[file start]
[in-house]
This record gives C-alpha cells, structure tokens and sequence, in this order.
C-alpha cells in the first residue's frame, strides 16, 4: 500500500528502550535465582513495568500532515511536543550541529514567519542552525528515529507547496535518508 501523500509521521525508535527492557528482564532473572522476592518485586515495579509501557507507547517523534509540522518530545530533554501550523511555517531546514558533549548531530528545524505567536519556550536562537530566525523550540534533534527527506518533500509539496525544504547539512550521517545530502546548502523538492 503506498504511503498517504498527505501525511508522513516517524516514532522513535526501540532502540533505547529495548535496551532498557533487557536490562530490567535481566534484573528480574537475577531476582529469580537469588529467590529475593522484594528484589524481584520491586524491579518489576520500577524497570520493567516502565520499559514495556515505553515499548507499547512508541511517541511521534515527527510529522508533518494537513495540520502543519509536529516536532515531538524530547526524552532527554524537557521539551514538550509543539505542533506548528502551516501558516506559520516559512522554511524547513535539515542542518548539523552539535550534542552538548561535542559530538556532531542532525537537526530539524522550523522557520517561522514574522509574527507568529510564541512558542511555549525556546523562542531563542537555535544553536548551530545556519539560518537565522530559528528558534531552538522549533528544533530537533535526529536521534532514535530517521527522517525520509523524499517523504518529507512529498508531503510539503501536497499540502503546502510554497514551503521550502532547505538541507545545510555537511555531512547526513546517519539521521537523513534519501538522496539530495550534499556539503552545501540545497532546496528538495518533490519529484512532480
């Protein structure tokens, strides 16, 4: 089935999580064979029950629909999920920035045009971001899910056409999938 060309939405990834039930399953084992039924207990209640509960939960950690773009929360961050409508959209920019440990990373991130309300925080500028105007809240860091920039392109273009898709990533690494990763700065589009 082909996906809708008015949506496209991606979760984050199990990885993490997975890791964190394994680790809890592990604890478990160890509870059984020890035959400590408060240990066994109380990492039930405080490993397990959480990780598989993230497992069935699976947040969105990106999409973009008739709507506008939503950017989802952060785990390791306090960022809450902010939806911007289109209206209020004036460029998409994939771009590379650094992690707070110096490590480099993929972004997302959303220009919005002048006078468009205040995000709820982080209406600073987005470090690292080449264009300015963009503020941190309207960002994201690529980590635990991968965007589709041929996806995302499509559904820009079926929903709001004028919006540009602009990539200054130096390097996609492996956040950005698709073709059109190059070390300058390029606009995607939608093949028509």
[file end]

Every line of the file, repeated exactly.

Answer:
[in-house]
This record gives C-alpha cells, structure tokens and sequence, in this order.
C-alpha cells in the first residue's frame, strides 16, 4: 500500500528502550535465582513495568500532515511536543550541529514567519542552525528515529507547496535518508 501523500509521521525508535527492557528482564532473572522476592518485586515495579509501557507507547517523534509540522518530545530533554501550523511555517531546514558533549548531530528545524505567536519556550536562537530566525523550540534533534527527506518533500509539496525544504547539512550521517545530502546548502523538492 503506498504511503498517504498527505501525511508522513516517524516514532522513535526501540532502540533505547529495548535496551532498557533487557536490562530490567535481566534484573528480574537475577531476582529469580537469588529467590529475593522484594528484589524481584520491586524491579518489576520500577524497570520493567516502565520499559514495556515505553515499548507499547512508541511517541511521534515527527510529522508533518494537513495540520502543519509536529516536532515531538524530547526524552532527554524537557521539551514538550509543539505542533506548528502551516501558516506559520516559512522554511524547513535539515542542518548539523552539535550534542552538548561535542559530538556532531542532525537537526530539524522550523522557520517561522514574522509574527507568529510564541512558542511555549525556546523562542531563542537555535544553536548551530545556519539560518537565522530559528528558534531552538522549533528544533530537533535526529536521534532514535530517521527522517525520509523524499517523504518529507512529498508531503510539503501536497499540502503546502510554497514551503521550502532547505538541507545545510555537511555531512547526513546517519539521521537523513534519501538522496539530495550534499556539503552545501540545497532546496528538495518533490519529484512532480
């Protein structure tokens, strides 16, 4: 089935999580064979029950629909999920920035045009971001899910056409999938 060309939405990834039930399953084992039924207990209640509960939960950690773009929360961050409508959209920019440990990373991130309300925080500028105007809240860091920039392109273009898709990533690494990763700065589009 082909996906809708008015949506496209991606979760984050199990990885993490997975890791964190394994680790809890592990604890478990160890509870059984020890035959400590408060240990066994109380990492039930405080490993397990959480990780598989993230497992069935699976947040969105990106999409973009008739709507506008939503950017989802952060785990390791306090960022809450902010939806911007289109209206209020004036460029998409994939771009590379650094992690707070110096490590480099993929972004997302959303220009919005002048006078468009205040995000709820982080209406600073987005470090690292080449264009300015963009503020941190309207960002994201690529980590635990991968965007589709041929996806995302499509559904820009079926929903709001004028919006540009602009990539200054130096390097996609492996956040950005698709073709059109190059070390300058390029606009995607939608093949028509």